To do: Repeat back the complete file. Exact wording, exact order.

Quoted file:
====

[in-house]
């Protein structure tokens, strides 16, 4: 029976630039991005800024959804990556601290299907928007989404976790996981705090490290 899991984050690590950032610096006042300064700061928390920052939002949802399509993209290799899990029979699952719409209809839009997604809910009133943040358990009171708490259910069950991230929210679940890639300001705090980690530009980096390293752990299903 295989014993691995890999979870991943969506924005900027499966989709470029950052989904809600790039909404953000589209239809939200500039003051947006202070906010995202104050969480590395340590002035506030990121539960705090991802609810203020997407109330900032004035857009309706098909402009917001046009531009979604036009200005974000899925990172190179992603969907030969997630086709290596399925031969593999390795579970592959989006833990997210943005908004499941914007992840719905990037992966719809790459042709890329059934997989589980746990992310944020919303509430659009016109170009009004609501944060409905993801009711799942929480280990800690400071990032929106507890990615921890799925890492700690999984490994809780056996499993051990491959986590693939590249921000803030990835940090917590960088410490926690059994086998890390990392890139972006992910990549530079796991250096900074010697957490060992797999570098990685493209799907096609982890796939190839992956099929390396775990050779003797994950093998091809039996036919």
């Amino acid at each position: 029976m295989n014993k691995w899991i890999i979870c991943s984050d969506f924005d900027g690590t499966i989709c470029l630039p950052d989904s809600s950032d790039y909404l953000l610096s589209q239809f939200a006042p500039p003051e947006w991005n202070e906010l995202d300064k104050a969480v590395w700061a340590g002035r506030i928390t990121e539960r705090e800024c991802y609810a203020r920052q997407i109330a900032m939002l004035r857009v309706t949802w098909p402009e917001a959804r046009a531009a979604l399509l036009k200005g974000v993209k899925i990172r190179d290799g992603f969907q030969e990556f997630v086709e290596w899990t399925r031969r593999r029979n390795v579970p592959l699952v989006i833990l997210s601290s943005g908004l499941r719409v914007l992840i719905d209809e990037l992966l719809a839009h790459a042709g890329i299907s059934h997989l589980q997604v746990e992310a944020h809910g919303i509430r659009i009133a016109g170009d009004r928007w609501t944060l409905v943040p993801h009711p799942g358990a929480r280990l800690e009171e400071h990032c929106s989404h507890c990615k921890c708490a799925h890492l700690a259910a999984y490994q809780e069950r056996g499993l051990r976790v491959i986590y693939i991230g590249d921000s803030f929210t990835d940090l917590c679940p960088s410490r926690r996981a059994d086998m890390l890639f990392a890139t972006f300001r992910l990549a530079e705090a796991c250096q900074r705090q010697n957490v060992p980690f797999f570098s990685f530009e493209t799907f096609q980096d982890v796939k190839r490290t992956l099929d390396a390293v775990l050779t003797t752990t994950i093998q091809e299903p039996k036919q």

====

[in-house]
């Protein structure tokens, strides 16, 4: 029976630039991005800024959804990556601290299907928007989404976790996981705090490290 899991984050690590950032610096006042300064700061928390920052939002949802399509993209290799899990029979699952719409209809839009997604809910009133943040358990009171708490259910069950991230929210679940890639300001705090980690530009980096390293752990299903 295989014993691995890999979870991943969506924005900027499966989709470029950052989904809600790039909404953000589209239809939200500039003051947006202070906010995202104050969480590395340590002035506030990121539960705090991802609810203020997407109330900032004035857009309706098909402009917001046009531009979604036009200005974000899925990172190179992603969907030969997630086709290596399925031969593999390795579970592959989006833990997210943005908004499941914007992840719905990037992966719809790459042709890329059934997989589980746990992310944020919303509430659009016109170009009004609501944060409905993801009711799942929480280990800690400071990032929106507890990615921890799925890492700690999984490994809780056996499993051990491959986590693939590249921000803030990835940090917590960088410490926690059994086998890390990392890139972006992910990549530079796991250096900074010697957490060992797999570098990685493209799907096609982890796939190839992956099929390396775990050779003797994950093998091809039996036919």
């Amino acid at each position: 029976m295989n014993k691995w899991i890999i979870c991943s984050d969506f924005d900027g690590t499966i989709c470029l630039p950052d989904s809600s950032d790039y909404l953000l610096s589209q239809f939200a006042p500039p003051e947006w991005n202070e906010l995202d300064k104050a969480v590395w700061a340590g002035r506030i928390t990121e539960r705090e800024c991802y609810a203020r920052q997407i109330a900032m939002l004035r857009v309706t949802w098909p402009e917001a959804r046009a531009a979604l399509l036009k200005g974000v993209k899925i990172r190179d290799g992603f969907q030969e990556f997630v086709e290596w899990t399925r031969r593999r029979n390795v579970p592959l699952v989006i833990l997210s601290s943005g908004l499941r719409v914007l992840i719905d209809e990037l992966l719809a839009h790459a042709g890329i299907s059934h997989l589980q997604v746990e992310a944020h809910g919303i509430r659009i009133a016109g170009d009004r928007w609501t944060l409905v943040p993801h009711p799942g358990a929480r280990l800690e009171e400071h990032c929106s989404h507890c990615k921890c708490a799925h890492l700690a259910a999984y490994q809780e069950r056996g499993l051990r976790v491959i986590y693939i991230g590249d921000s803030f929210t990835d940090l917590c679940p960088s410490r926690r996981a059994d086998m890390l890639f990392a890139t972006f300001r992910l990549a530079e705090a796991c250096q900074r705090q010697n957490v060992p980690f797999f570098s990685f530009e493209t799907f096609q980096d982890v796939k190839r490290t992956l099929d390396a390293v775990l050779t003797t752990t994950i093998q091809e299903p039996k036919q």